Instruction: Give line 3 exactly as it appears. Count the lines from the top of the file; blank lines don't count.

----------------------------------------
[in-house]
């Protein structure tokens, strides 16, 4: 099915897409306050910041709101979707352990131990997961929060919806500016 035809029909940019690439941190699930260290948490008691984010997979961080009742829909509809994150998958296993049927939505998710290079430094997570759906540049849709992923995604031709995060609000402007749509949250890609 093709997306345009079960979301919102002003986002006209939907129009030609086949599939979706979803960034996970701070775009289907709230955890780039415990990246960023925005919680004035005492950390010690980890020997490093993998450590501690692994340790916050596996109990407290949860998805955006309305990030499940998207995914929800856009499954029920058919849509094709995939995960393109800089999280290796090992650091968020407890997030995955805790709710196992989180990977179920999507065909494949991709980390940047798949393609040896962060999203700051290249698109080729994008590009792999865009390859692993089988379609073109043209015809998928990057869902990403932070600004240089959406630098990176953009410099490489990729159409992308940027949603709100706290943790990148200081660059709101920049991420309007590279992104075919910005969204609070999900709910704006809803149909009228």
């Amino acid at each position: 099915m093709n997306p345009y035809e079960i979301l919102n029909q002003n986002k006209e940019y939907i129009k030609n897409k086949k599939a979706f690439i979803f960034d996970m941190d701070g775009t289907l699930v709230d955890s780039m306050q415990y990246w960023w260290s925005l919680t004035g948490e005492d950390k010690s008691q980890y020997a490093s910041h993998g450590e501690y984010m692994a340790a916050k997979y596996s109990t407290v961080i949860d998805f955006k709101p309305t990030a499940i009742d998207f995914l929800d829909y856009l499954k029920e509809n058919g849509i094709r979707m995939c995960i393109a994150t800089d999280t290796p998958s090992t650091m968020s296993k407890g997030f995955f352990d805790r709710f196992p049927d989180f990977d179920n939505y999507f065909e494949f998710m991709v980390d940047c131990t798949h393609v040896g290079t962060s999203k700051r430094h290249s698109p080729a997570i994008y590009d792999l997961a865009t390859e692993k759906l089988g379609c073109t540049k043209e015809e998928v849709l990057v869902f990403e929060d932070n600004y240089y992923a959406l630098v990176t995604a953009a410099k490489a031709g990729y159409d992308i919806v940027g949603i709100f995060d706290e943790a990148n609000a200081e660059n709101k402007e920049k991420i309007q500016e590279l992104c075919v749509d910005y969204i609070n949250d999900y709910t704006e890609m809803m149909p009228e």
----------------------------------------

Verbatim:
């Amino acid at each position: 099915m093709n997306p345009y035809e079960i979301l919102n029909q002003n986002k006209e940019y939907i129009k030609n897409k086949k599939a979706f690439i979803f960034d996970m941190d701070g775009t289907l699930v709230d955890s780039m306050q415990y990246w960023w260290s925005l919680t004035g948490e005492d950390k010690s008691q980890y020997a490093s910041h993998g450590e501690y984010m692994a340790a916050k997979y596996s109990t407290v961080i949860d998805f955006k709101p309305t990030a499940i009742d998207f995914l929800d829909y856009l499954k029920e509809n058919g849509i094709r979707m995939c995960i393109a994150t800089d999280t290796p998958s090992t650091m968020s296993k407890g997030f995955f352990d805790r709710f196992p049927d989180f990977d179920n939505y999507f065909e494949f998710m991709v980390d940047c131990t798949h393609v040896g290079t962060s999203k700051r430094h290249s698109p080729a997570i994008y590009d792999l997961a865009t390859e692993k759906l089988g379609c073109t540049k043209e015809e998928v849709l990057v869902f990403e929060d932070n600004y240089y992923a959406l630098v990176t995604a953009a410099k490489a031709g990729y159409d992308i919806v940027g949603i709100f995060d706290e943790a990148n609000a200081e660059n709101k402007e920049k991420i309007q500016e590279l992104c075919v749509d910005y969204i609070n949250d999900y709910t704006e890609m809803m149909p009228e």